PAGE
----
Gross domestic product by industry, April 2023
Real gross domestic product (GDP) was essentially unchanged in April, following a slight uptick in March (+0.1%). Goods-producing industries edged up 0.1%, whereas services-producing industries (0.0%) were essentially unchanged. Overall, 11 of 20 industrial sectors posted increases.
Mining, quarrying, and oil and gas extraction grows for fourth consecutive month
Mining, quarrying, and oil and gas extraction (+1.2%) grew in April as all subsectors were up. This was the fourth consecutive month of growth in the sector.
The oil and gas extraction subsector rose 0.8% in April. This is the first time since the fall of 2021 that the subsector increased in at least four consecutive months.
Oil and gas extraction (except oil sands) led the growth with a 2.1% expansion in April 2023 following a tepid start to the year. Crude petroleum extraction contributed the most to the increase as increased production off Canada's North Atlantic coast more than offset lower crude production in the west. Natural gas extraction, led by Alberta, continued to expand, reflecting continued natural gas storage replenishment.
Oil sands extraction edged down 0.1%, while support activities for mining and oil and gas extraction (+4.6%) grew for the third consecutive month, largely due to increases in both rigging and drilling activity in April.
The mining and quarrying (except oil and gas extraction) subsector expanded 0.8% in April. A 2.4% increase in non-metallic mineral mining and quarrying contributed the most to the subsector's growth, led by potash mining (+2.3%). Coal mining (+5.2%) further contributed to the growth in the subsector, coinciding with monthly increases in both rail carloadings and higher exports of the commodity to South Korea.
Public sector contracts as strike by federal workers reduces activity
The public sector (educational services, health care and social assistance and public administration) experienced its first decline since January 2022, with a 0.3% contraction in April 2023. While both educational services as well as health care and social assistance remained flat, public administration recorded a large decline (-1.0%).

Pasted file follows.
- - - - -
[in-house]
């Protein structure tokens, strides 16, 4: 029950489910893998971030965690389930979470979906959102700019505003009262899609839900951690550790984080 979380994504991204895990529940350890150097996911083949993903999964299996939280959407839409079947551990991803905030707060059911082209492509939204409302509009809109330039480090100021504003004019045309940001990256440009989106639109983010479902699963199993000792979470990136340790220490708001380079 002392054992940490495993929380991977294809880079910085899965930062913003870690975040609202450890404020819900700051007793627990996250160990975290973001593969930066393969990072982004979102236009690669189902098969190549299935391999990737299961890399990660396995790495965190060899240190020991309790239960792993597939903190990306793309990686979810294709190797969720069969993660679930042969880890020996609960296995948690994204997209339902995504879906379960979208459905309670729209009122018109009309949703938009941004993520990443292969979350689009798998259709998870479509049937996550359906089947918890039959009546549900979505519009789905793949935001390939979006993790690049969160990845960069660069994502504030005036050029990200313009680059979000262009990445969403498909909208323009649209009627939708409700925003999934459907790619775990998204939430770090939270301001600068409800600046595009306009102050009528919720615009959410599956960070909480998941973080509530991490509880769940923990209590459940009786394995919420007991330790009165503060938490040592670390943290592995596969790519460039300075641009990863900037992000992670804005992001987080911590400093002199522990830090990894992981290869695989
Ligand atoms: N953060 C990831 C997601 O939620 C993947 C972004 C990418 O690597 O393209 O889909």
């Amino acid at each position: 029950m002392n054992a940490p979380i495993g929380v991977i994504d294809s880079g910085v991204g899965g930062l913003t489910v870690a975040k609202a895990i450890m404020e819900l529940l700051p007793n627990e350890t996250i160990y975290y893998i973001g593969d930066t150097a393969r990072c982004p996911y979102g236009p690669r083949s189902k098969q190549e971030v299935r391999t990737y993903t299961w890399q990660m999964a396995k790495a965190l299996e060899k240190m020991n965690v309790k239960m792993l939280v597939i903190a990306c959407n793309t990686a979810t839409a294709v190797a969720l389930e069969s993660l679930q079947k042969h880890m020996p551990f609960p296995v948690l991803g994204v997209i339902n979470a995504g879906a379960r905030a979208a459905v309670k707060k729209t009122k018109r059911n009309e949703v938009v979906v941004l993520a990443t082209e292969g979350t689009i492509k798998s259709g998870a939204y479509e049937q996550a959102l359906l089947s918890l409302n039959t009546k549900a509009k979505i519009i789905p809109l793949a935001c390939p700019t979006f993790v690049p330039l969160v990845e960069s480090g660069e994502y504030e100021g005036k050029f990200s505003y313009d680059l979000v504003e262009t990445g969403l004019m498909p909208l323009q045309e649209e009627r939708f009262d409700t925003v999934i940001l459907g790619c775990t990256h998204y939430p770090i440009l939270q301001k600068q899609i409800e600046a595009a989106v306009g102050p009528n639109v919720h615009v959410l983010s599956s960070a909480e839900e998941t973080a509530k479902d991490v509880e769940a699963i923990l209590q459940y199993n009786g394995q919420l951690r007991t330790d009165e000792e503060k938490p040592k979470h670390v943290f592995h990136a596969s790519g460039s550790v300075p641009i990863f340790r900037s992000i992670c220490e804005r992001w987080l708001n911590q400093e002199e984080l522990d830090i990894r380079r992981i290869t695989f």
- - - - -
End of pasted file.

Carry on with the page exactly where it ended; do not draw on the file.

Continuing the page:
The decline in public administration was its largest since April 2020. A strike by federal government workers represented by the Public Service Alliance of Canada labour union, that began in April 2023, resulted in a 4.3% contraction in federal government public administration (except defence).
Construction activity increases
Construction activity grew 0.4% in April, as lower residential building construction was more than offset by broad-based increases in other types of construction.
Engineering and other construction activities (+1.1%) contributed the most to the increase seen in April, continuing its upward growth trend that started at the tail end of 2020.
Non-residential building construction rose for a fifth consecutive month, up 1.4% in April 2023 on the strength of commercial and industrial building construction. The construction of a new manufacturing building in Bécancour, Quebec helped the industrial building construction continue its uninterrupted expansion that began in April 2022.
Residential construction offset some of the growth in the construction sector, dipping 0.8% in April 2023, with declines in single detached homes driving the decrease.
Real estate and rental and leasing up on higher home sales
The real estate and rental and leasing sector grew for a sixth consecutive month, expanding 0.5% in April. It is the sector's largest growth rate since December 2020.
Activity at the offices of real estate agents and brokers and activities related to real estate increased 8.6% in April 2023. It is the third consecutive month of growth and the largest since July 2020. The housing resale market built on gains seen in February and March 2023, with British Columbia's Lower Mainland and the Greater Toronto Area in Ontario accounting for the bulk of higher home sales in April.
Wholesale trade declines for third consecutive month
Wholesale trade contracted 1.4% in April, as wholesaling activity declined in six of nine subsectors. This was the third consecutive month of decline in the sector. The miscellaneous merchant wholesalers (-5.7%) contributed the most to the decline in April, reflecting lower activity in the agricultural supplies industry as a number of high-valued shipments of agricultural supply products were delivered in previous months.